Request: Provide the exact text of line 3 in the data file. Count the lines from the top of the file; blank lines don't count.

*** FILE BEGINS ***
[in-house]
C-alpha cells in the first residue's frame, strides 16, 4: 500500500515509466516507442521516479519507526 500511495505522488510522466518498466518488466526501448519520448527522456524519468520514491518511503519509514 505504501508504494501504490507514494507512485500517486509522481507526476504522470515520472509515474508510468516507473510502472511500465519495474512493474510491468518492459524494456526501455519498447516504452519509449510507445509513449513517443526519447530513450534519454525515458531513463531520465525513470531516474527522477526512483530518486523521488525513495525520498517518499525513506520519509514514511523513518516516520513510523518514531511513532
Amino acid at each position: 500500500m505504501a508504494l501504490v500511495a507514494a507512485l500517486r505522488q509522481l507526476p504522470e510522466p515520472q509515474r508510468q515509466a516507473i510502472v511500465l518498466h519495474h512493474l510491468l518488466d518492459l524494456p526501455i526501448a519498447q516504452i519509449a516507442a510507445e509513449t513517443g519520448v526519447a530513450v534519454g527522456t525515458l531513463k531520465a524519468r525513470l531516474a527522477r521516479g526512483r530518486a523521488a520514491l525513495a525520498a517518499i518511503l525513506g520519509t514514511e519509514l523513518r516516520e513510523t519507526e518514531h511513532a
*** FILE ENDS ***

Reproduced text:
Amino acid at each position: 500500500m505504501a508504494l501504490v500511495a507514494a507512485l500517486r505522488q509522481l507526476p504522470e510522466p515520472q509515474r508510468q515509466a516507473i510502472v511500465l518498466h519495474h512493474l510491468l518488466d518492459l524494456p526501455i526501448a519498447q516504452i519509449a516507442a510507445e509513449t513517443g519520448v526519447a530513450v534519454g527522456t525515458l531513463k531520465a524519468r525513470l531516474a527522477r521516479g526512483r530518486a523521488a520514491l525513495a525520498a517518499i518511503l525513506g520519509t514514511e519509514l523513518r516516520e513510523t519507526e518514531h511513532a